Recent research on reported work stress indicates stress may not always be deleterious for an individual or organization. Research in this area, however, has not yet examined a variety of work outcomes, the mechanism by which stress leads to such outcomes, and the moderators of this effect. The present study hypothesized that two types of reported stress (challenge- and hindrance-related) have a divergent relationship with work outcomes (relating to desirable and undesirable outcomes, respectively) and a similar (positive) relationship with psychological strain. We also hypothesize felt challenge as a mechanism through which challenge stress relates to desirable outcomes and job control as a moderator of the effect. Results from a heterogeneous sample of university staff employees (N = 461) supported many of the hypotheses. The two types of stress differentially related to work outcomes yet both positively related to psychological strain. In addition, felt challenge mediated the relationship between challenge-related stress and work outcomes, yet the effect of challenge-related stress did not depend on job control.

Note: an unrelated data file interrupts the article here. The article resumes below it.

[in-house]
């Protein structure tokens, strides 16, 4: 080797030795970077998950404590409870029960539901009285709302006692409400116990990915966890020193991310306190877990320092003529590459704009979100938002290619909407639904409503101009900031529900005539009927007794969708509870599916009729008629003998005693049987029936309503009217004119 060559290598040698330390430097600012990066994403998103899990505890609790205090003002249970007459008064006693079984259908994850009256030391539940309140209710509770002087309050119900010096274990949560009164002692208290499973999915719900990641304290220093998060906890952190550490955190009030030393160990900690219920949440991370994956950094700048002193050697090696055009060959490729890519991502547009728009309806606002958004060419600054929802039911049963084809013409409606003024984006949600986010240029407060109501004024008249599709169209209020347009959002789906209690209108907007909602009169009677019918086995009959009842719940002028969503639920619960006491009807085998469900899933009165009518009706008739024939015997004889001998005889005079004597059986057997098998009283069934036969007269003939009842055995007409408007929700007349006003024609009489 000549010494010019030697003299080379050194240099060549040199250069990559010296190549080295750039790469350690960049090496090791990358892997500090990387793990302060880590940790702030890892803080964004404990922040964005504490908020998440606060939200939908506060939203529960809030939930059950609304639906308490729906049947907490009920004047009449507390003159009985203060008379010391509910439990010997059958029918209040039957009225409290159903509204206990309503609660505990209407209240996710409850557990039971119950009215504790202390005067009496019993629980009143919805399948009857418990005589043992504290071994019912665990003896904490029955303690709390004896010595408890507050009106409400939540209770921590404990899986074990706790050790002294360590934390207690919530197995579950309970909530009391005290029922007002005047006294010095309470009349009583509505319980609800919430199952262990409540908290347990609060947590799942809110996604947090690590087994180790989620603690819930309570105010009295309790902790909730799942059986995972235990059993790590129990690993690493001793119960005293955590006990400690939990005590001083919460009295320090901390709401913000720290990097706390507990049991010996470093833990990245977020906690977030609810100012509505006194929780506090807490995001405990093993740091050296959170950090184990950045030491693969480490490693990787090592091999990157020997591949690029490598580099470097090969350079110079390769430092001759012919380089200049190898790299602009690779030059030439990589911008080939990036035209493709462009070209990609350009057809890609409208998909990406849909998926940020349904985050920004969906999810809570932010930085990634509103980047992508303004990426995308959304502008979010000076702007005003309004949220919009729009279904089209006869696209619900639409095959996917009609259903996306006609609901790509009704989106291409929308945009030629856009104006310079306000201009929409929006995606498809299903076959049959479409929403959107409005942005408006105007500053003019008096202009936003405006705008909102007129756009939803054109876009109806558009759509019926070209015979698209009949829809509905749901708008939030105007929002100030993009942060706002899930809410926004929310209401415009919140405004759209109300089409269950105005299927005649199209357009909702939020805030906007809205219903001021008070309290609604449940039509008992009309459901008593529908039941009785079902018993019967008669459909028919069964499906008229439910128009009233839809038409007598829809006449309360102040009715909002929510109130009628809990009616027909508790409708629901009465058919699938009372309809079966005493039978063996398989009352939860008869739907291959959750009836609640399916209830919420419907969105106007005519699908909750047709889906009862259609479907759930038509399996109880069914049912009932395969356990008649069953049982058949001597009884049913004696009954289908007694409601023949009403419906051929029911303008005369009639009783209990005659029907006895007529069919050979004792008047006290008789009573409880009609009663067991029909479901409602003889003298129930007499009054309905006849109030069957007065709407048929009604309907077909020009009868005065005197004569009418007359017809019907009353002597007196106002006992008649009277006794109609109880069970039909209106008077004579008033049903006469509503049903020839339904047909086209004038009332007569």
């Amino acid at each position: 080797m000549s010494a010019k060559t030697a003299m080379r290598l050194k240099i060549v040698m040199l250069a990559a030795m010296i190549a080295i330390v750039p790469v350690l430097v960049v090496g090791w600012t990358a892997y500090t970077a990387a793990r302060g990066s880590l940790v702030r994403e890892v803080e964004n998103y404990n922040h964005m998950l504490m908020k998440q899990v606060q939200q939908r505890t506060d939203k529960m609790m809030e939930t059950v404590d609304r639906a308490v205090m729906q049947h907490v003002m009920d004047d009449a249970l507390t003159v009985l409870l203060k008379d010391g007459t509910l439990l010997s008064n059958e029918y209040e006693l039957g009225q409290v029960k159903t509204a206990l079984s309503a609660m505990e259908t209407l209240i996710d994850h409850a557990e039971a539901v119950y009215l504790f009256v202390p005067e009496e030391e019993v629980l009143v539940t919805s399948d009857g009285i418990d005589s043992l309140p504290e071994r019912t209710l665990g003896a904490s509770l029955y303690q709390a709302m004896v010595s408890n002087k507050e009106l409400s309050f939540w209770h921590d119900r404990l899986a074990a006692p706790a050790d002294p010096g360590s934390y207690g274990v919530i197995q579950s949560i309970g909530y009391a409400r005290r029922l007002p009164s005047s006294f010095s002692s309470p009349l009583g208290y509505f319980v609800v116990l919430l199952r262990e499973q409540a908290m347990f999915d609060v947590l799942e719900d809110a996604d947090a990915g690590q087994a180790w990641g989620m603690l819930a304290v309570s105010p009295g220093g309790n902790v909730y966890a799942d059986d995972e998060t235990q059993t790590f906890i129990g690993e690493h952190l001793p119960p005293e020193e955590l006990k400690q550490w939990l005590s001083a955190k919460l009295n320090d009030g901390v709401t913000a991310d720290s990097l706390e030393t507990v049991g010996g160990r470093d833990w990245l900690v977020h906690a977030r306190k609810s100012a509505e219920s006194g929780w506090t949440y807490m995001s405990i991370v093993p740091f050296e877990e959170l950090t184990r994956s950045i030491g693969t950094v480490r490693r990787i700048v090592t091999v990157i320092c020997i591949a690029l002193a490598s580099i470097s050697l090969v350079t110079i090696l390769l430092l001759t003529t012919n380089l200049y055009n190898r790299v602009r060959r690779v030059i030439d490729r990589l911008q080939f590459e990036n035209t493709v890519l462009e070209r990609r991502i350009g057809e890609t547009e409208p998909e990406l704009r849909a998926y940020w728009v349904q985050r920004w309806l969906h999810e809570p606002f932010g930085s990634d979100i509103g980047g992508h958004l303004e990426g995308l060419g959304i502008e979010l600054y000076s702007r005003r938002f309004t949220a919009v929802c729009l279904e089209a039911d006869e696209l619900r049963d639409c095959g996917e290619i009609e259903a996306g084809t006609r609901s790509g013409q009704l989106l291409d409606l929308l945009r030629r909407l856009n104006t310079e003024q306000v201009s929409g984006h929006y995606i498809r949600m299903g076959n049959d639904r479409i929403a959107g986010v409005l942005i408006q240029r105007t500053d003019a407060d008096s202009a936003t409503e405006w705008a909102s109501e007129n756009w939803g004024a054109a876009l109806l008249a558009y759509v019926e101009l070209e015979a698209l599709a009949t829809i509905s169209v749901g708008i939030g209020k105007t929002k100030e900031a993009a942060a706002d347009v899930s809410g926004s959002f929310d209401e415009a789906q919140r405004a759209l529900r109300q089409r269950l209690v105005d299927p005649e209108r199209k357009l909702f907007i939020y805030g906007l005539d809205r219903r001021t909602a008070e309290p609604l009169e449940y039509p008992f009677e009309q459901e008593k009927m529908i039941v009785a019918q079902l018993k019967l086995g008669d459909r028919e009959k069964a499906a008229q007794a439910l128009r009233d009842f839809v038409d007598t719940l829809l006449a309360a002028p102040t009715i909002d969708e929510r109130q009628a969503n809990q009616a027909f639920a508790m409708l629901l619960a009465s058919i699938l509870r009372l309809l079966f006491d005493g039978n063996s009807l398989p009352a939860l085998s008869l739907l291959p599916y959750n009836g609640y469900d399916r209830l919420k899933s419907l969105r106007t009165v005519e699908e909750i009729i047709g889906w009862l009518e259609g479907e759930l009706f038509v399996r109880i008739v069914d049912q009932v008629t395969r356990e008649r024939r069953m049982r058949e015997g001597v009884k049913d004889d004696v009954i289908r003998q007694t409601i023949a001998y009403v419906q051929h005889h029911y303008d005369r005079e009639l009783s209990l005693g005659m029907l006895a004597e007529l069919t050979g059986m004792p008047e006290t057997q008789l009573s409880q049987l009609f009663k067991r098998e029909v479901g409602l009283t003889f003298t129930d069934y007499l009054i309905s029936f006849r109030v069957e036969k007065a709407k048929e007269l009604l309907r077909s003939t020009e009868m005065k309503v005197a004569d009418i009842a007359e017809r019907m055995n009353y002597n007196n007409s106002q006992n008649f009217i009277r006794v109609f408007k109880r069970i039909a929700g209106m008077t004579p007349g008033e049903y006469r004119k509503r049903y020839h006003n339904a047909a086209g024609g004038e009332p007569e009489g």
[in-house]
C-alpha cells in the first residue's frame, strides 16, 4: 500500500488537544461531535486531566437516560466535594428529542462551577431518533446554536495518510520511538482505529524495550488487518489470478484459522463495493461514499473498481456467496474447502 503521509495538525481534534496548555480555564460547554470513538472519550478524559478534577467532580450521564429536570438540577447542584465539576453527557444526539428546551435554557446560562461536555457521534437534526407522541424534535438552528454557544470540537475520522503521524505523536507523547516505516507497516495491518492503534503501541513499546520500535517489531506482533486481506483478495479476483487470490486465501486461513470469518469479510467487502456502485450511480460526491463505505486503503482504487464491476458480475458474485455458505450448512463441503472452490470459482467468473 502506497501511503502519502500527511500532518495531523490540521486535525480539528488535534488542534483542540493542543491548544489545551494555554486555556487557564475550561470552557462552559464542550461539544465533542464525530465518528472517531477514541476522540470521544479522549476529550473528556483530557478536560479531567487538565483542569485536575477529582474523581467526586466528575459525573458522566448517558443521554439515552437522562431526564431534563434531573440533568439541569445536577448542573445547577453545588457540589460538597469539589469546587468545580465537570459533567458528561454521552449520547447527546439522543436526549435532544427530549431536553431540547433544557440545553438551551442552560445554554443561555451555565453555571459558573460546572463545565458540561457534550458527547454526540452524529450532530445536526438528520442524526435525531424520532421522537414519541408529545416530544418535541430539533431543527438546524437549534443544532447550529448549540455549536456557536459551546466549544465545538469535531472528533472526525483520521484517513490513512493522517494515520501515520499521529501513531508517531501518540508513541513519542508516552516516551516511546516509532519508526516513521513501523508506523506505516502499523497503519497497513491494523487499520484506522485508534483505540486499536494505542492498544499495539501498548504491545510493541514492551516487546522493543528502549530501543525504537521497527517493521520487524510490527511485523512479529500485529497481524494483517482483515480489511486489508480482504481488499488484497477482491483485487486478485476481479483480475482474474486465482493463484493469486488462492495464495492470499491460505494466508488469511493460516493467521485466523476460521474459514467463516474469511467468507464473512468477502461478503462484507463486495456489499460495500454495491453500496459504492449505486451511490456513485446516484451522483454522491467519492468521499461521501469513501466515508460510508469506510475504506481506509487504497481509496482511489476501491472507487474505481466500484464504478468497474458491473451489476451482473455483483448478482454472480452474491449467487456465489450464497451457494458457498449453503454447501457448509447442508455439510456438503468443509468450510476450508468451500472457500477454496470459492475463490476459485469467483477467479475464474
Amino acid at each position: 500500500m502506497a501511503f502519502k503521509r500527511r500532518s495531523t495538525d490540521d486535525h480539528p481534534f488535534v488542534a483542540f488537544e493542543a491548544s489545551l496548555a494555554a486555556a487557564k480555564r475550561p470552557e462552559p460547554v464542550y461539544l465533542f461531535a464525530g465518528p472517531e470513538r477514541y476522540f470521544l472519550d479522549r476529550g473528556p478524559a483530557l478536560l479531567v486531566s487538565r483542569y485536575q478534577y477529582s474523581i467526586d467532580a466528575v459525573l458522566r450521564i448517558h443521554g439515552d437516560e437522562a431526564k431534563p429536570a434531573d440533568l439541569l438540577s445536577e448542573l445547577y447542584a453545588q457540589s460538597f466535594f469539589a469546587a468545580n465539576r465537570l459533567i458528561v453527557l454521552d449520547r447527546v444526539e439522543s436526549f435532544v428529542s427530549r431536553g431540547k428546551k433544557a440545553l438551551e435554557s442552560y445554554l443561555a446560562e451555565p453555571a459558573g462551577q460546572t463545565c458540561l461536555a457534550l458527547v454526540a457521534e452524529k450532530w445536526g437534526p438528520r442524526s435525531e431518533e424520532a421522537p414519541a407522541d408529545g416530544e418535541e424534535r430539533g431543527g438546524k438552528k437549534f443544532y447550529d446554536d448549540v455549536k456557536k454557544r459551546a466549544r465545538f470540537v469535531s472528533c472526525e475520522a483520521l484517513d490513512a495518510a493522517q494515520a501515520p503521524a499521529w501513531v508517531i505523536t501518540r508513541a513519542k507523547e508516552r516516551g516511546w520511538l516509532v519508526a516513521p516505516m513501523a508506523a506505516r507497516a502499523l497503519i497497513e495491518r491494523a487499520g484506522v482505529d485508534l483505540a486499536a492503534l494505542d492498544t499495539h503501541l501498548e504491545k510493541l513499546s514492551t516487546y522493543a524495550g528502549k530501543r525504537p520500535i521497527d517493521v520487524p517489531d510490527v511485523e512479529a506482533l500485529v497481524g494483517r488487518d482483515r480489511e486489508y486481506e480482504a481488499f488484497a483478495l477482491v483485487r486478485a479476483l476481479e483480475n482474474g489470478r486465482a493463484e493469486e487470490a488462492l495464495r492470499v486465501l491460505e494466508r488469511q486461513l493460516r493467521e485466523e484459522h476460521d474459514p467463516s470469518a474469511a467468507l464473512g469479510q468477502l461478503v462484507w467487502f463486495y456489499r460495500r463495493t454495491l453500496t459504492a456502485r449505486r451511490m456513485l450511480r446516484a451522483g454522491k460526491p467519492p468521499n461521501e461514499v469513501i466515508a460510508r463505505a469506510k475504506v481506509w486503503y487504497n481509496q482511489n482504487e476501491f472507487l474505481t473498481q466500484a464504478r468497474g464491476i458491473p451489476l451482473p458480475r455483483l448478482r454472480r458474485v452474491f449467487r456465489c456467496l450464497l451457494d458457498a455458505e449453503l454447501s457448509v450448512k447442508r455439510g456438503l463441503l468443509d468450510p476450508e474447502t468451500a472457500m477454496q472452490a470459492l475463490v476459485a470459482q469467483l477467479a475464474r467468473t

- Employee attachment
- Psychological strain
ASJC Scopus subject areas
- Applied Psychology
- Organizational Behavior and Human Resource Management
- Life-span and Life-course Studies